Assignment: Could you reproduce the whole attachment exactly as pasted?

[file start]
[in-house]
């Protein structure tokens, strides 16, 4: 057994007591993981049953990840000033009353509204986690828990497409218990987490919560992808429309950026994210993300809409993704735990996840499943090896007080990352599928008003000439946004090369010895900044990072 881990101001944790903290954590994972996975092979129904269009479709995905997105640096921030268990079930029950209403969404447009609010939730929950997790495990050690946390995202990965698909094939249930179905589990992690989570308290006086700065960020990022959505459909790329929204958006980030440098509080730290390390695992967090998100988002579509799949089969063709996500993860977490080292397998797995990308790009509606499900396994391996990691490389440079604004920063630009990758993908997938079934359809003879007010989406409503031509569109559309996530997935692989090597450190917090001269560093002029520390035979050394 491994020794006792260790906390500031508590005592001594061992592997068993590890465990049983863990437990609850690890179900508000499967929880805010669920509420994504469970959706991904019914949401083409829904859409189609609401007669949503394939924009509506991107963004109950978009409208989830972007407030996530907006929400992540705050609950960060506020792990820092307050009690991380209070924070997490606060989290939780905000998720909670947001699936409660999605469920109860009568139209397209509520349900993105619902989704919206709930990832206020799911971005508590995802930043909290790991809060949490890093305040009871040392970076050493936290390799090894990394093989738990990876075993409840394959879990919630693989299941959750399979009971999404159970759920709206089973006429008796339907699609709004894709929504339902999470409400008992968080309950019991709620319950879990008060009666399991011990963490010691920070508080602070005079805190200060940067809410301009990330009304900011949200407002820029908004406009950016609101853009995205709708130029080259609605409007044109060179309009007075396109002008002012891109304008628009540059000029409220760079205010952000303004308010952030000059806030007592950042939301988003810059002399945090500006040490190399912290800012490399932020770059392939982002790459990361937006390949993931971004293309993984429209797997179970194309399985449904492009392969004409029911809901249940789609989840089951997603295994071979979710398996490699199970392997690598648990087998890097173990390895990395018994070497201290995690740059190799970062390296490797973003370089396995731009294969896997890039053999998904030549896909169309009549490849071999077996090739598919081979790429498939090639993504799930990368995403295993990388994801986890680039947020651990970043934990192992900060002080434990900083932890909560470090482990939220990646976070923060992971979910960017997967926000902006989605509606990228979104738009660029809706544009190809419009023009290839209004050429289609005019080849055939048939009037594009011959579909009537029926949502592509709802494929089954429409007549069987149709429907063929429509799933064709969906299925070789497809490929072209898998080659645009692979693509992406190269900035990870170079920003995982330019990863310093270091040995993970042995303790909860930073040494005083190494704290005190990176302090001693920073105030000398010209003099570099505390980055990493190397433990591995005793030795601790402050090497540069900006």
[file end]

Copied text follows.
[in-house]
């Protein structure tokens, strides 16, 4: 057994007591993981049953990840000033009353509204986690828990497409218990987490919560992808429309950026994210993300809409993704735990996840499943090896007080990352599928008003000439946004090369010895900044990072 881990101001944790903290954590994972996975092979129904269009479709995905997105640096921030268990079930029950209403969404447009609010939730929950997790495990050690946390995202990965698909094939249930179905589990992690989570308290006086700065960020990022959505459909790329929204958006980030440098509080730290390390695992967090998100988002579509799949089969063709996500993860977490080292397998797995990308790009509606499900396994391996990691490389440079604004920063630009990758993908997938079934359809003879007010989406409503031509569109559309996530997935692989090597450190917090001269560093002029520390035979050394 491994020794006792260790906390500031508590005592001594061992592997068993590890465990049983863990437990609850690890179900508000499967929880805010669920509420994504469970959706991904019914949401083409829904859409189609609401007669949503394939924009509506991107963004109950978009409208989830972007407030996530907006929400992540705050609950960060506020792990820092307050009690991380209070924070997490606060989290939780905000998720909670947001699936409660999605469920109860009568139209397209509520349900993105619902989704919206709930990832206020799911971005508590995802930043909290790991809060949490890093305040009871040392970076050493936290390799090894990394093989738990990876075993409840394959879990919630693989299941959750399979009971999404159970759920709206089973006429008796339907699609709004894709929504339902999470409400008992968080309950019991709620319950879990008060009666399991011990963490010691920070508080602070005079805190200060940067809410301009990330009304900011949200407002820029908004406009950016609101853009995205709708130029080259609605409007044109060179309009007075396109002008002012891109304008628009540059000029409220760079205010952000303004308010952030000059806030007592950042939301988003810059002399945090500006040490190399912290800012490399932020770059392939982002790459990361937006390949993931971004293309993984429209797997179970194309399985449904492009392969004409029911809901249940789609989840089951997603295994071979979710398996490699199970392997690598648990087998890097173990390895990395018994070497201290995690740059190799970062390296490797973003370089396995731009294969896997890039053999998904030549896909169309009549490849071999077996090739598919081979790429498939090639993504799930990368995403295993990388994801986890680039947020651990970043934990192992900060002080434990900083932890909560470090482990939220990646976070923060992971979910960017997967926000902006989605509606990228979104738009660029809706544009190809419009023009290839209004050429289609005019080849055939048939009037594009011959579909009537029926949502592509709802494929089954429409007549069987149709429907063929429509799933064709969906299925070789497809490929072209898998080659645009692979693509992406190269900035990870170079920003995982330019990863310093270091040995993970042995303790909860930073040494005083190494704290005190990176302090001693920073105030000398010209003099570099505390980055990493190397433990591995005793030795601790402050090497540069900006």